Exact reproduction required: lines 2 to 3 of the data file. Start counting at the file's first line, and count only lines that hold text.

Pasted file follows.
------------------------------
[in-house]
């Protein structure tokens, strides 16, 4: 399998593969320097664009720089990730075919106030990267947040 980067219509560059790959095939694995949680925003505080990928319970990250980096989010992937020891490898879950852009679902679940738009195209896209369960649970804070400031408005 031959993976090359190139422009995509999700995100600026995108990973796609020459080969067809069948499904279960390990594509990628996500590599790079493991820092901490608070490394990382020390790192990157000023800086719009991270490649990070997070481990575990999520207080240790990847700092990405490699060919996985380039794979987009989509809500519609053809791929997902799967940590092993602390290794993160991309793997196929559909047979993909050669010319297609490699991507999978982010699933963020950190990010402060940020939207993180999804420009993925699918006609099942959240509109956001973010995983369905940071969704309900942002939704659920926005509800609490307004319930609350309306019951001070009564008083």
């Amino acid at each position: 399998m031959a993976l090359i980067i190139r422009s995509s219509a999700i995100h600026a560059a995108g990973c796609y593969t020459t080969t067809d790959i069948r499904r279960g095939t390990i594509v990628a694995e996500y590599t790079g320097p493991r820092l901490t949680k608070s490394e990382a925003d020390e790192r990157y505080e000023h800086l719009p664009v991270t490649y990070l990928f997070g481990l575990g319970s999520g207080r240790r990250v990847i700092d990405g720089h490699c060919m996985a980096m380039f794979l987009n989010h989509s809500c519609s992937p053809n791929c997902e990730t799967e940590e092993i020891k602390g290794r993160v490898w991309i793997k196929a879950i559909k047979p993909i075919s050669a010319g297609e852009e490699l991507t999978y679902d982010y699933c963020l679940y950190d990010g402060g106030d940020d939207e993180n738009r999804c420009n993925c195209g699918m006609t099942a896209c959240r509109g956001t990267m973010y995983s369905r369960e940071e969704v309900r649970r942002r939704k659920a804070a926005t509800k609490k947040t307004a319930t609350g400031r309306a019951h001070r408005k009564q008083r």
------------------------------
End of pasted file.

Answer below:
């Protein structure tokens, strides 16, 4: 399998593969320097664009720089990730075919106030990267947040 980067219509560059790959095939694995949680925003505080990928319970990250980096989010992937020891490898879950852009679902679940738009195209896209369960649970804070400031408005 031959993976090359190139422009995509999700995100600026995108990973796609020459080969067809069948499904279960390990594509990628996500590599790079493991820092901490608070490394990382020390790192990157000023800086719009991270490649990070997070481990575990999520207080240790990847700092990405490699060919996985380039794979987009989509809500519609053809791929997902799967940590092993602390290794993160991309793997196929559909047979993909050669010319297609490699991507999978982010699933963020950190990010402060940020939207993180999804420009993925699918006609099942959240509109956001973010995983369905940071969704309900942002939704659920926005509800609490307004319930609350309306019951001070009564008083």
């Amino acid at each position: 399998m031959a993976l090359i980067i190139r422009s995509s219509a999700i995100h600026a560059a995108g990973c796609y593969t020459t080969t067809d790959i069948r499904r279960g095939t390990i594509v990628a694995e996500y590599t790079g320097p493991r820092l901490t949680k608070s490394e990382a925003d020390e790192r990157y505080e000023h800086l719009p664009v991270t490649y990070l990928f997070g481990l575990g319970s999520g207080r240790r990250v990847i700092d990405g720089h490699c060919m996985a980096m380039f794979l987009n989010h989509s809500c519609s992937p053809n791929c997902e990730t799967e940590e092993i020891k602390g290794r993160v490898w991309i793997k196929a879950i559909k047979p993909i075919s050669a010319g297609e852009e490699l991507t999978y679902d982010y699933c963020l679940y950190d990010g402060g106030d940020d939207e993180n738009r999804c420009n993925c195209g699918m006609t099942a896209c959240r509109g956001t990267m973010y995983s369905r369960e940071e969704v309900r649970r942002r939704k659920a804070a926005t509800k609490k947040t307004a319930t609350g400031r309306a019951h001070r408005k009564q008083r």